Transparency of new Emergency and Infectious Diseases Unit impresses judges
Winning the new award for Best International Healthcare Design , the new isolation department at Skane University Hospital in Malmo, Sweden, has been designed as a circular building as, according to research, this shape offers the best logistics to prevent the spread of infection.
The form and colour scheme in red, yellow and green are inspired by the neighbouring buildings, making the facility a landmark in the area.
Housing a new infectious diseases department with a total of 51 single-bed rooms, patients enter the ward via an airlock leading from the corridor that encircles the building. Staff access from their work areas in the core of the building is through corresponding airlocks and external lifts are provided for infectious patients and the removal of hospital waste, with internal lifts for staff and incoming supplies.
In spite of the need for isolation, the design team has maximised natural daylight, with wards that are laid out like ‘slices of pie’ around the periphery benefiting from direct views to the outside. As the cylindrical building has an open central atrium, the ‘inner circle’ rooms also benefit from natural light, with the large, glazed areas offering views of the city.
When patients are suffering from infectious diseases they are often confined to their rooms with little contact with other people and the outside, so the transparency the building offers helps them to feel contact with the world around them
The overall effect is that, despite the need to isolate patients, they do not feel as if they are locked away completely from the outside world.
In connection with the new isolation facilities, a casualty department has also been built, which is one of largest and busiest in the country.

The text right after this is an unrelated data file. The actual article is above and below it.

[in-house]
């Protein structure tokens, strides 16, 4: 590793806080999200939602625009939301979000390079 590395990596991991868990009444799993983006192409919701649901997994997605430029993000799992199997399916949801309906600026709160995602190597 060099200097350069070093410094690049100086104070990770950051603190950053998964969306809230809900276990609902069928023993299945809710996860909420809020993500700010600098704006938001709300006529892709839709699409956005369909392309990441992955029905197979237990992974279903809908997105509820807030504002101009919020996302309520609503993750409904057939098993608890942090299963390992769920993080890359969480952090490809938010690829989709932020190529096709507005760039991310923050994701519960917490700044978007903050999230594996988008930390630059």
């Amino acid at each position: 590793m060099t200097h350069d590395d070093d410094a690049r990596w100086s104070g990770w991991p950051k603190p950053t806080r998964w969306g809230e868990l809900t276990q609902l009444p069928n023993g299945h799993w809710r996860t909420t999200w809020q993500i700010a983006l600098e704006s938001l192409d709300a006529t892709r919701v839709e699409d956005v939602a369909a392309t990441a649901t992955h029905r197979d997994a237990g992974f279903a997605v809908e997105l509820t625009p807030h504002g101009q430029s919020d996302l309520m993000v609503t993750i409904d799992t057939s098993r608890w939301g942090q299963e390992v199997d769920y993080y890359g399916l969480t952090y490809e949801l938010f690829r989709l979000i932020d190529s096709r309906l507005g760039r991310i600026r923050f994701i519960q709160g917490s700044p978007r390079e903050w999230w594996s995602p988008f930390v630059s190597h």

Dr Lars Stavenow, head of the emergency centre, said: “The premises have made us more efficient and it has meant a lot to us as staff members to have taken part in the process and to influence the design.”
Peter Lanbeck, head of the infection clinic since 2008, added: “It has proved possible to create a building which, with its round shape, combines world-class aesthetics and isolation facilities. At the same time, the isolation function is not something that patients notice because the rooms are so bright and comfortable with their colour schemes and fine views of the city.”
Choosing it as the winner, the BBH judges said: “This is quite a neat building with nice details. When patients are suffering from infectious diseases they are often confined to their rooms with little contact with other people and the outside, so the transparency the building offers helps them to feel contact with the world around them.”
WINNER: Emergency and Infectious Diseases Unit, Skane University Hospital, Malmo, Sweden (Regionservice Södra Skåne, C F Moller Architects, SAMARK Arkitektur & Design, PEAB AB)